On September 1, 2020, the Financial Crimes Enforcement Network (FinCEN) issued a statement regarding unlawfully disclosed Suspicious Activity Reports (SARs). FinCEN stated it is aware that various media outlets intended to publish a series of articles based on unlawfully disclosed SARs, as well as other sensitive government documents, from several years ago.
As FinCEN has stated previously, the unauthorized disclosure of SARs is a crime that can impact the national security of the United States, compromise law enforcement investigations, and threaten the safety and security of the institutions and individuals who file such reports. FinCEN has referred the matter to the U.S. Department of Justice and the U.S. Department of the Treasury’s Office of Inspector General.
SAR disclosure violations are subject to both civil and criminal penalties, including up to five years imprisonment. In addition, financial institutions could be liable for civil money penalties resulting from anti-money laundering program deficiencies (i.e., internal controls, training, etc.) that led to the improper SAR disclosure.
Financial institutions are reminded that in order to receive the protections it and its employees receive under the BSA/ AML rules with respect to SAR filings, institutions are required to ensure appropriate policies and procedures are in place to mitigate its risk of unlawful disclosure. The statement (https://www.fincen.gov/sites/default/ files/advisory/FIN-2010-A014. pdf ) provides:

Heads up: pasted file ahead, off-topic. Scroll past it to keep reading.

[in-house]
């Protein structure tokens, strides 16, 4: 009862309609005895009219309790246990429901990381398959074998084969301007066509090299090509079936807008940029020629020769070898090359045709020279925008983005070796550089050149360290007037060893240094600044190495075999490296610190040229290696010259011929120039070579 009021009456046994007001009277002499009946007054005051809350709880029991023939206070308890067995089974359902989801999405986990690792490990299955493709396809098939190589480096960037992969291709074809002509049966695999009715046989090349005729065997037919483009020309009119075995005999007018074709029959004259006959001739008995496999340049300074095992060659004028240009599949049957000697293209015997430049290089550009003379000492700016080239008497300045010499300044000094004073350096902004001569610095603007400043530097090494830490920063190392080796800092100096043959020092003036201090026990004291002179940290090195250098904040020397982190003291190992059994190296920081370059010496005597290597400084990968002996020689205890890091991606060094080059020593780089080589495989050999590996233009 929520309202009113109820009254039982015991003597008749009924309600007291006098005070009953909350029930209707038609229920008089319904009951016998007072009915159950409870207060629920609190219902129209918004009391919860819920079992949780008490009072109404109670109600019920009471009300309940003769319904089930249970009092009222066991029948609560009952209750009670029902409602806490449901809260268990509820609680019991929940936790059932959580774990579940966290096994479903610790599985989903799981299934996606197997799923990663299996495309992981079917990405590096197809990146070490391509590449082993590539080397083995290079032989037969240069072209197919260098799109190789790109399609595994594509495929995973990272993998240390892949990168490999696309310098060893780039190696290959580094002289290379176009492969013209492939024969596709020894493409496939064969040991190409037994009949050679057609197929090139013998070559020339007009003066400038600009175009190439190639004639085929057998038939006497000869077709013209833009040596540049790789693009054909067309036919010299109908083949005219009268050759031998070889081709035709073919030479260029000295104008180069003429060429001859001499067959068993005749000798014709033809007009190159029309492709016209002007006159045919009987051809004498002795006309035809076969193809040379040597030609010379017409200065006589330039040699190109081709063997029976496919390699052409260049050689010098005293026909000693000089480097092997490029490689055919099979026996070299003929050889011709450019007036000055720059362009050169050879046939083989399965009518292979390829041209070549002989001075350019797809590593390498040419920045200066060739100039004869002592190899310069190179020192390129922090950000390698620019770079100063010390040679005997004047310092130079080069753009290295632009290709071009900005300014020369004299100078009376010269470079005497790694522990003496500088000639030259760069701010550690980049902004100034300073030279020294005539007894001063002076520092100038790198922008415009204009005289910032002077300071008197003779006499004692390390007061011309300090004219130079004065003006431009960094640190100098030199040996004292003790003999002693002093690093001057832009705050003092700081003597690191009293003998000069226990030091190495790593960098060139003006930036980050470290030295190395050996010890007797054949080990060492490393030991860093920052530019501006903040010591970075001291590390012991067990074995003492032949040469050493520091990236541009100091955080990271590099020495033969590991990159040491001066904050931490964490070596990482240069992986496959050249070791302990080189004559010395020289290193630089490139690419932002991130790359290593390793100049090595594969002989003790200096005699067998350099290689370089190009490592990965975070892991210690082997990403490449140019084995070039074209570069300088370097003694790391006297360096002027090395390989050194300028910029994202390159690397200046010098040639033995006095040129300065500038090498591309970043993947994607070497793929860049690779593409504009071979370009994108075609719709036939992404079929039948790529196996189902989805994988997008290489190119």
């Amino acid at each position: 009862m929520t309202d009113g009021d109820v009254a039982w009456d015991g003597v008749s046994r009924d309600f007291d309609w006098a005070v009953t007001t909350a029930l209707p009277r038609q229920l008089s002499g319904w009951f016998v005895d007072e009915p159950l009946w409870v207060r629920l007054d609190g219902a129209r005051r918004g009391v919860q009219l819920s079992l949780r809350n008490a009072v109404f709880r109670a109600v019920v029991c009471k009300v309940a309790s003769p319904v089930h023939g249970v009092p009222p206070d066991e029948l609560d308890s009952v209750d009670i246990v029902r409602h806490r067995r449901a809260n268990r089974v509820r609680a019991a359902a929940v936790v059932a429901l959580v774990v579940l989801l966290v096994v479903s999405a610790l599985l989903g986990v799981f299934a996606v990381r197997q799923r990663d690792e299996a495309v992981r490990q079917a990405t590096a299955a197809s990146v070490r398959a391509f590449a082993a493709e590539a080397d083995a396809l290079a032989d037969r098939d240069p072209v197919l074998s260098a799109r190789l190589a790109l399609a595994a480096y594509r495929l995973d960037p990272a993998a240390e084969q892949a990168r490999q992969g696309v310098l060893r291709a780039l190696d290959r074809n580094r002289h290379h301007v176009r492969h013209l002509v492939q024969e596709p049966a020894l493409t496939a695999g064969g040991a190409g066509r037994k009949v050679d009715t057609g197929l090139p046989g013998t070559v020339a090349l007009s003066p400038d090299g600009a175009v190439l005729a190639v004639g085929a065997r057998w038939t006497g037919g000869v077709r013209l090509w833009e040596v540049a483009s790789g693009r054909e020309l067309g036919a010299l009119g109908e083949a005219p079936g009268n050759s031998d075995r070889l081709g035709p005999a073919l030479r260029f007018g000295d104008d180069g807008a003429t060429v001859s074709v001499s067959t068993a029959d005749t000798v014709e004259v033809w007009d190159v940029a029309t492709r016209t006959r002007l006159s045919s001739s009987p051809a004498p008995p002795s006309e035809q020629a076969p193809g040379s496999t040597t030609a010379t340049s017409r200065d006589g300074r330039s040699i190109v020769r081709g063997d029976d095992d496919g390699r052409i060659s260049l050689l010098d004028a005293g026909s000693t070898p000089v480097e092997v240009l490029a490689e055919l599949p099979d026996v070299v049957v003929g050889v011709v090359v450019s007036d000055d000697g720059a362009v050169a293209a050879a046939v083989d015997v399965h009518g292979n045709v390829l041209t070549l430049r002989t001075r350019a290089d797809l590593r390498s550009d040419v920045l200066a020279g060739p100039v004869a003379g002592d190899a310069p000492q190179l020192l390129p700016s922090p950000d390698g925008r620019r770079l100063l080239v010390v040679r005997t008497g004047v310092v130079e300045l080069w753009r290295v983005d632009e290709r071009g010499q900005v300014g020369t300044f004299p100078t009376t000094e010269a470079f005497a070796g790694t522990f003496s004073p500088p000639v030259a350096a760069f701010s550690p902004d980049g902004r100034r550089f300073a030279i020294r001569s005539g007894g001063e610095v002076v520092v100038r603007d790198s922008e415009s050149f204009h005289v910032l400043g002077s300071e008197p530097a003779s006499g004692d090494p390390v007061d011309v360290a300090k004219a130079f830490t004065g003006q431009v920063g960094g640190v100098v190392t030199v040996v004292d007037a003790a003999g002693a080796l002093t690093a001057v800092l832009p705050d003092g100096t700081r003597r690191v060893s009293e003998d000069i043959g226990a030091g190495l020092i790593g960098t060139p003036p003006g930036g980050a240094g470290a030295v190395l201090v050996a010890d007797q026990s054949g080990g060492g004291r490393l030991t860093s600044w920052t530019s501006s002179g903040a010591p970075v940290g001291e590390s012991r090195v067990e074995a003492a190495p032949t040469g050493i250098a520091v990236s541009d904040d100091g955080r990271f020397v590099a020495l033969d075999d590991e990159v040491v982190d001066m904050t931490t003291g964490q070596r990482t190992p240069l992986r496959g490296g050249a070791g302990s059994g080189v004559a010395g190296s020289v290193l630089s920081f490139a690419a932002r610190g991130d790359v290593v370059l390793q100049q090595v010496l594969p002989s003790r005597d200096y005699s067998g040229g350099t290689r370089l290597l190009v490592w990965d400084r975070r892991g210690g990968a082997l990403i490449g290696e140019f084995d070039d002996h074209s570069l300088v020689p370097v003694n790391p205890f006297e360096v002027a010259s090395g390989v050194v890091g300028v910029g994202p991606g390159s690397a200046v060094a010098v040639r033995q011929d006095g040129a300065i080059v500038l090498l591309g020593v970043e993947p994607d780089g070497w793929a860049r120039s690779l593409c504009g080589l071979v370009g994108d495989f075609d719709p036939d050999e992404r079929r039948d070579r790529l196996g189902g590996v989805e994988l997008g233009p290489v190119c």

“Additional risk-based measures to ensure the confidentiality of SARs could include, among other appropriate security measures, limited access on a need-to-know basis, restricted areas for reviewing SARs, logging of access to SARs, the use of cover sheets for SARs, or supporting documentation that indicates the filing of a SAR, or electronic notices that highlight confidentiality concerns before a person may access or disseminate the information.”
FinCEN encourages organizations and authorities, both governmental and non-governmental, to be vigilant in safeguarding SAR confidentiality. This includes ensuring all employees, agents, and individuals appropriately entrusted with information in a SAR are informed of the individual obligation to maintain SAR confidentiality. This obligation applies not only to the SAR itself, but also to information that would reveal the existence of the SAR. (Neither admit nor deny the existence of a SAR.) Such persons should also be informed of the consequences for failure to maintain such confidentiality, which could include civil and criminal penalties.
If you or your institution become aware of an unauthorized disclosure of a SAR or if your institution receives a subpoena for a SAR, you should immediately contact FinCEN’s Office of Chief Counsel as well as your primary federal regulator, as may be applicable in a corresponding SAR rule.
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